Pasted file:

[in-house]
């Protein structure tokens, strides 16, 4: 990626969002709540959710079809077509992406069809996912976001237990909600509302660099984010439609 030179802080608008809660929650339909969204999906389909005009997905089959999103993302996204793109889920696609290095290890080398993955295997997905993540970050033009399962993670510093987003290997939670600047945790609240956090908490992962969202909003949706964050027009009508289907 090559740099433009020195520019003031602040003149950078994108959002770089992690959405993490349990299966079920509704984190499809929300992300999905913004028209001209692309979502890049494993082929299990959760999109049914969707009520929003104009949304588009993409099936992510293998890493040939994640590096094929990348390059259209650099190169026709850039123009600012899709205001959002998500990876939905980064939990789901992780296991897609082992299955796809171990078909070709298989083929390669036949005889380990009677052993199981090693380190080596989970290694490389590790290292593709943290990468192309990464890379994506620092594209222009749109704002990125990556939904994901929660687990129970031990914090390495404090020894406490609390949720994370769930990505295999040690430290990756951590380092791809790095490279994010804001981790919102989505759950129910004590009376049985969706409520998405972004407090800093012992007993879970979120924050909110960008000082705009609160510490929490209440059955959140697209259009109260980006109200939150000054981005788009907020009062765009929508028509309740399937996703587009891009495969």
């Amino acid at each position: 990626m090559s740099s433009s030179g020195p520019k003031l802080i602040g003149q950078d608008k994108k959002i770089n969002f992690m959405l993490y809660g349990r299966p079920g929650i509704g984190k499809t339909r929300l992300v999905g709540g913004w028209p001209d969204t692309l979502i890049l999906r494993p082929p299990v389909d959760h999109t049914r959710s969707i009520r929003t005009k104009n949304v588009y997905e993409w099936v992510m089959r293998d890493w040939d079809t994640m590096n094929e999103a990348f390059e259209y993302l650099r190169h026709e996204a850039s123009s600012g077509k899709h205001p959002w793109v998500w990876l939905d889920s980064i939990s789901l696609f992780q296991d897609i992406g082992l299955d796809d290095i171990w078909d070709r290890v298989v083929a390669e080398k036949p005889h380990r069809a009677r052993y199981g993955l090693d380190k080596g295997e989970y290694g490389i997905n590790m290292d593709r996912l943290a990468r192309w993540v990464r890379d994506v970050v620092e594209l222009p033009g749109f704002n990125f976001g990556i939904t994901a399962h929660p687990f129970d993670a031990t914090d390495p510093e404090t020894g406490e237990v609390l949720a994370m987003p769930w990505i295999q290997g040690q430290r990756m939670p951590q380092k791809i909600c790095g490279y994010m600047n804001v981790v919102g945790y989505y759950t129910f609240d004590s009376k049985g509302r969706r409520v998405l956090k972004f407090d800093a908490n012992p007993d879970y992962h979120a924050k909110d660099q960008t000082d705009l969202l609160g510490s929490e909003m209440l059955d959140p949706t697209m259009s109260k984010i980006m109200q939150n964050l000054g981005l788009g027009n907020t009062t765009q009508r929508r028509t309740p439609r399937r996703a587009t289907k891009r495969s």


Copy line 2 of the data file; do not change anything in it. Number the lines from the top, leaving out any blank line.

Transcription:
């Protein structure tokens, strides 16, 4: 990626969002709540959710079809077509992406069809996912976001237990909600509302660099984010439609 030179802080608008809660929650339909969204999906389909005009997905089959999103993302996204793109889920696609290095290890080398993955295997997905993540970050033009399962993670510093987003290997939670600047945790609240956090908490992962969202909003949706964050027009009508289907 090559740099433009020195520019003031602040003149950078994108959002770089992690959405993490349990299966079920509704984190499809929300992300999905913004028209001209692309979502890049494993082929299990959760999109049914969707009520929003104009949304588009993409099936992510293998890493040939994640590096094929990348390059259209650099190169026709850039123009600012899709205001959002998500990876939905980064939990789901992780296991897609082992299955796809171990078909070709298989083929390669036949005889380990009677052993199981090693380190080596989970290694490389590790290292593709943290990468192309990464890379994506620092594209222009749109704002990125990556939904994901929660687990129970031990914090390495404090020894406490609390949720994370769930990505295999040690430290990756951590380092791809790095490279994010804001981790919102989505759950129910004590009376049985969706409520998405972004407090800093012992007993879970979120924050909110960008000082705009609160510490929490209440059955959140697209259009109260980006109200939150000054981005788009907020009062765009929508028509309740399937996703587009891009495969």